50% Recycling Target for Indiana but Deadline Unclear

Legislators in Indiana have set the state a target of reaching a 50% recycling rate and are to implement new recycling data reporting requirements.

Recycling Biological Treatment Markets & Policy

Legislators in Indiana have set the state a target of reaching a 50% recycling rate and are to implement new recycling data reporting requirements.

The State Senate has passed House Bill (HB) 1183 by a vote of 47-1.

The Bill was sponsored by Senator Mark Stoops, and sets a statewide goal for recycling municipal waste and require Indiana recycling organisations to post periodic reports on their recycling efforts.

HB 1183 defines municipal waste as any garbage, refuse, industrial restroom waste, office waste or another similar material.

According to Senator Stoops the goal is ambitious, but attainable.

“By working with recyclers in the state to analyse the situation, we can focus state policy and resources to create a more effective recycling program,” he said.

While the Bill originally called for the 50% target to be reached by 2019, according to a report by the Journal Gazette, the bill’s author, State Representative David Wolkins, removed thedeadline because it’s unclear what percentage of Indiana’s municipal waste is currently recycled.

Kara Brooks, a spokesperson of Governor Mike Pence is quoted in the report as having said: “They were afraid to put in an actual date until we find out exactly how bad we are,” he said Wednesday. “If we’re down in the 10 to 15 percent range, it might take us a long time to get there.”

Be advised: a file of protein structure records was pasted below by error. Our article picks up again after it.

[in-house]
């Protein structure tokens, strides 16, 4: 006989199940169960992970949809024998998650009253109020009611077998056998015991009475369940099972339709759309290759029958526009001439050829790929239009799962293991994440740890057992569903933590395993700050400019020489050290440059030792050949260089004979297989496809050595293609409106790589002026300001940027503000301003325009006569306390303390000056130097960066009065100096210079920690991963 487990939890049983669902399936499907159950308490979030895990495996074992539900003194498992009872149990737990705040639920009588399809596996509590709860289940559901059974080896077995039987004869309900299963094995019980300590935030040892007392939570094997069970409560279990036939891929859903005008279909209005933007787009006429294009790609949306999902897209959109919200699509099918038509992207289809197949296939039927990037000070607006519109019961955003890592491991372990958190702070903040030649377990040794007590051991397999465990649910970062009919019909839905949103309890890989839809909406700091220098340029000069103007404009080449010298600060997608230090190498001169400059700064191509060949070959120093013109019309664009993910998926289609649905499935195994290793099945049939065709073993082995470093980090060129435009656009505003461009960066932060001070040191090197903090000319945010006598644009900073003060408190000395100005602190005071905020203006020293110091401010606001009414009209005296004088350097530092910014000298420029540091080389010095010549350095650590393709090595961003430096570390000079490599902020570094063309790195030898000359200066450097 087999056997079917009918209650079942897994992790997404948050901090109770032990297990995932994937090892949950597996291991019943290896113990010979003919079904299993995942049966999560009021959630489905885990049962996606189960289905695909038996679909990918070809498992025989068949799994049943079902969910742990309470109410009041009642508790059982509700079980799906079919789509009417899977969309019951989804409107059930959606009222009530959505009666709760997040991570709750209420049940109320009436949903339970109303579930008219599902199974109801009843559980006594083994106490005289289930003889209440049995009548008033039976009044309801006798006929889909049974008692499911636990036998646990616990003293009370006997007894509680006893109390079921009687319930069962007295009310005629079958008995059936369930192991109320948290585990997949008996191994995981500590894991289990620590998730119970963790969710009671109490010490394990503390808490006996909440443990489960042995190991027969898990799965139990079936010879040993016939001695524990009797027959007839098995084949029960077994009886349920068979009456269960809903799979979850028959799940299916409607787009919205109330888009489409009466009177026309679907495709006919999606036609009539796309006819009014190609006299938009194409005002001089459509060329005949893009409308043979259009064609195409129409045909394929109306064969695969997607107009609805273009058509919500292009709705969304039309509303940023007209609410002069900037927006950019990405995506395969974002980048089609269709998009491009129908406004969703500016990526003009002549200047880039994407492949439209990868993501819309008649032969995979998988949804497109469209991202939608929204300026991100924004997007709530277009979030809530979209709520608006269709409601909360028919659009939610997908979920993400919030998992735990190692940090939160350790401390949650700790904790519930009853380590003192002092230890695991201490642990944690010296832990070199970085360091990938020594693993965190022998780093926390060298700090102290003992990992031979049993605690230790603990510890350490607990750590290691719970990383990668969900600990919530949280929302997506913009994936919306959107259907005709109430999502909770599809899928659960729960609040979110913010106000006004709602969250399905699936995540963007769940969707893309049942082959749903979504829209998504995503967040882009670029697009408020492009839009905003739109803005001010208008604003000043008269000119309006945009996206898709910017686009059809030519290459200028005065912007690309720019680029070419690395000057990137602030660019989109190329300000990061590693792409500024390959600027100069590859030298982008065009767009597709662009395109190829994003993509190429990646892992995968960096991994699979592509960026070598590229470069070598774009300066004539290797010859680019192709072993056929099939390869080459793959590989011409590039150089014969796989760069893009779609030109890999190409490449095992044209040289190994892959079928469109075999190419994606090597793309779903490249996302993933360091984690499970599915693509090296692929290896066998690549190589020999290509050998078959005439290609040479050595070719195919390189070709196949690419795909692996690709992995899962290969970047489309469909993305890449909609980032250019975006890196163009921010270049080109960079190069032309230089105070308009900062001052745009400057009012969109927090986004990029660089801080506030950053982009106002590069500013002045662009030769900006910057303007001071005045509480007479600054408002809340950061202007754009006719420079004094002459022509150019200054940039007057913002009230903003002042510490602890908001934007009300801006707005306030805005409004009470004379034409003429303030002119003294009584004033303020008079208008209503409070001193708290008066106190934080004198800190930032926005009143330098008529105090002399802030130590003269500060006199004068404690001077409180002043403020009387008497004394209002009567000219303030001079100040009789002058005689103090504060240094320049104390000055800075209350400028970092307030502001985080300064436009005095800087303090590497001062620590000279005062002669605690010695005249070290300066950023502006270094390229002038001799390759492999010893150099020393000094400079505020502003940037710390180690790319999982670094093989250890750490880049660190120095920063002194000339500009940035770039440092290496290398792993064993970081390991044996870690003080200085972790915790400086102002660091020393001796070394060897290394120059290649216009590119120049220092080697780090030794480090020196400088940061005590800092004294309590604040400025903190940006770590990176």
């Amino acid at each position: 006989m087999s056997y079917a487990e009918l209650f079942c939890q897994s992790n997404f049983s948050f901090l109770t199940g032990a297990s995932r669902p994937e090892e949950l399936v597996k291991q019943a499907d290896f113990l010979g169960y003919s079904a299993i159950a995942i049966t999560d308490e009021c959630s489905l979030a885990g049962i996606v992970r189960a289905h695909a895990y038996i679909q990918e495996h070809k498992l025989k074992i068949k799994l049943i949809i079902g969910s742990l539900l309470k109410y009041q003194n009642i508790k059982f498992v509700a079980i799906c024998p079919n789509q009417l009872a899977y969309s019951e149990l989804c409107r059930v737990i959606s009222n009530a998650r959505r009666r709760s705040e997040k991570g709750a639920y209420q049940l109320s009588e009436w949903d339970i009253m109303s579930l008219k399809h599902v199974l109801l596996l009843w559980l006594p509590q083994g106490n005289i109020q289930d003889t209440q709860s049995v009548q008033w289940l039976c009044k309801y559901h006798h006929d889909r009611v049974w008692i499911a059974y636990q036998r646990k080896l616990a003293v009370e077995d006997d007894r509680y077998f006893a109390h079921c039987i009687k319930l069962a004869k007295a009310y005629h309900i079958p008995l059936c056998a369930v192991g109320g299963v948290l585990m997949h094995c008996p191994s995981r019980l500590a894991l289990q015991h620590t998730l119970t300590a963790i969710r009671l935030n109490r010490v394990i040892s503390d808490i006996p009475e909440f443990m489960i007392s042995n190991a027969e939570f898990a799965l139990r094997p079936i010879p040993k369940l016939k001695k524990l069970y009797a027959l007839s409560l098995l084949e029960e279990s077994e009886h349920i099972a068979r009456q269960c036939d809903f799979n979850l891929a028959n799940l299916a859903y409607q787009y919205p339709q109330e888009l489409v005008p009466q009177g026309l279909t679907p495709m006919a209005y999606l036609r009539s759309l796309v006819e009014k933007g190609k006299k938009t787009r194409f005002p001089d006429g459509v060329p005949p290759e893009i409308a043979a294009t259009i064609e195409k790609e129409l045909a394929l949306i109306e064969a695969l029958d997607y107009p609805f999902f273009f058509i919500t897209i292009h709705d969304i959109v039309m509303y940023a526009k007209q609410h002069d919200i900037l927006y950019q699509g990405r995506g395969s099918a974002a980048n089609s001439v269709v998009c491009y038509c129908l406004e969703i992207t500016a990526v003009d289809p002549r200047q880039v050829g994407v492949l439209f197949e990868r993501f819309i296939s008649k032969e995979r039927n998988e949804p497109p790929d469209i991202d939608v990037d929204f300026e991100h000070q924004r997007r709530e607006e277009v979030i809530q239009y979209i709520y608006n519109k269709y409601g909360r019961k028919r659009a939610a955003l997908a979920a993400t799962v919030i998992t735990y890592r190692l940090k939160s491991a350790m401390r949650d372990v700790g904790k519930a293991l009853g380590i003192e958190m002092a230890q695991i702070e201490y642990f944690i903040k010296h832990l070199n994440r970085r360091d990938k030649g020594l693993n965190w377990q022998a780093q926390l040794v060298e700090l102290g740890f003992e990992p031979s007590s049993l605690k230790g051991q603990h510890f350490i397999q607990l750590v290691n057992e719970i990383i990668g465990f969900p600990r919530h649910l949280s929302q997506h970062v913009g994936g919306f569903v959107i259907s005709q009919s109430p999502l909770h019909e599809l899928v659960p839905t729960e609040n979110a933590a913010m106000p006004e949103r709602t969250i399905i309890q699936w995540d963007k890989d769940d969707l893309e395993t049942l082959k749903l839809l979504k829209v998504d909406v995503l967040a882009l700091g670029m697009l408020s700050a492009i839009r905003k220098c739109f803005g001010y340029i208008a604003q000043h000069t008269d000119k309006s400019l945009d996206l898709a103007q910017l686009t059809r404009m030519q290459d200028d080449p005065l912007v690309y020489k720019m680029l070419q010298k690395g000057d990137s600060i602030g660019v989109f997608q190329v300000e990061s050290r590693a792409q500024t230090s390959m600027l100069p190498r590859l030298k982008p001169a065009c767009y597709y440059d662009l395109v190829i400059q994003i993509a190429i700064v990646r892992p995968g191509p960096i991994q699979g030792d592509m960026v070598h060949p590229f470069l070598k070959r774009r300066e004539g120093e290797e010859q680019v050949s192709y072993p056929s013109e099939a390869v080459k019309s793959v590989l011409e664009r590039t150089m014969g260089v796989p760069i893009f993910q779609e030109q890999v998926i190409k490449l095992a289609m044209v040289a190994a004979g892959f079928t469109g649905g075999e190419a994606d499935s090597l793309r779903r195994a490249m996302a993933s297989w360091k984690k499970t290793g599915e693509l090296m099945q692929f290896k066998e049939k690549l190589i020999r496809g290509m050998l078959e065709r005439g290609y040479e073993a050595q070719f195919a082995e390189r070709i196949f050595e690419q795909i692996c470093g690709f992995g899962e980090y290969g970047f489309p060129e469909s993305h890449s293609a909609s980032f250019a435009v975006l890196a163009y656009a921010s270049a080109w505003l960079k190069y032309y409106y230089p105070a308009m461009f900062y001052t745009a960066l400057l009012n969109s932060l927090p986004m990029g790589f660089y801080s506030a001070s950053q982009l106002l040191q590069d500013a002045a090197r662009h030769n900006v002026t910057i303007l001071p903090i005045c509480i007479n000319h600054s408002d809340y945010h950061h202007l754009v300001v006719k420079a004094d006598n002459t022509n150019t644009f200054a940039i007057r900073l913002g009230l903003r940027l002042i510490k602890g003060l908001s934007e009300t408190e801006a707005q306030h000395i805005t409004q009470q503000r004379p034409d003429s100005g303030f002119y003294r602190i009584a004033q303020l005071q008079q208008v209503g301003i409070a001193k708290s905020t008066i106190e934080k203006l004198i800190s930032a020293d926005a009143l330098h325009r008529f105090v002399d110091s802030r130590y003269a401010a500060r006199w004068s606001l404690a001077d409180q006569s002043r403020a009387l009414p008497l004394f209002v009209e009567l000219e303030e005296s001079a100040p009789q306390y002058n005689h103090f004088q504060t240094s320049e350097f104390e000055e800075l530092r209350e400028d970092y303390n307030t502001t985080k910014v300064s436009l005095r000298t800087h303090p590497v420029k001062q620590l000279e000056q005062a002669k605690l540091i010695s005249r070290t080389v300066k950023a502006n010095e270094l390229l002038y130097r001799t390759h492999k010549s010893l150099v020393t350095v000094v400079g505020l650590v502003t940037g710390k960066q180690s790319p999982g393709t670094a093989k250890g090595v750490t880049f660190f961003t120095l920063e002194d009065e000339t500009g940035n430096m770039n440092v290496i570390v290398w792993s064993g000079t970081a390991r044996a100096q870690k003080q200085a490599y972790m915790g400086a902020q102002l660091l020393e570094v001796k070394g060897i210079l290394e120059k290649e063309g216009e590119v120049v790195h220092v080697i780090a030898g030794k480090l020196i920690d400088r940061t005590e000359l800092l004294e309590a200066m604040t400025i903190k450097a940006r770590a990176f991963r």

Reports from businesses

The measure will also require all Indiana recycling organisations and businesses to submit an annual recycling activity report to the Indiana Department of Environmental Management beginning in 2015.

Those reports would be shared with the public through the department’s website. The Department of Environmental Management would also be required to submit to the Environmental Quality Service Council an annual report summarizing the information contained in the recycling reports.

Stoops said that working with recycling facilities to increase accountability and gain a better understanding of the status of their efforts could help Indiana become more efficient.

“Improving our recycling efforts in Indiana will create jobs, combat environmental degradation and help us capitalise on resources that are available in our own backyard,” argued the Senator.

The measure was approved by a vote of 47-1 and will be sent to the original author of the bill in the House of Representatives to consider changes made in the Senate.  

arey Hamilton, executive director, Indiana Recycling Coalition.  ”We are thankful to Governor Pence, Representative Wolkins and Senator Charbonneau for their leadership with this groundbreaking recycling legislation, and we look forward to a robust policy discussion – a debate of how best to achieve this new 50% recycling goal – in the months leading up to the 2015 session,” continued Hamilton.

Welcome reception

Carey Hamilton, executive director of not-for-profit group, the Indiana Recycling Coalition (IRC) commented: ”We look forward to a robust policy discussion – a debate of how best to achieve this new 50% recycling goal – in the months leading up to the 2015 session.”

According to Hamilton, the IRC’s 2013 study, The Untapped Jobs Potential of Indiana’s Recycling Industry, brought the economic message to the fore. 

The study concluded that recycling 25% of waste from Indiana’s residents would result in the creation of 10,000 new in-state jobs.


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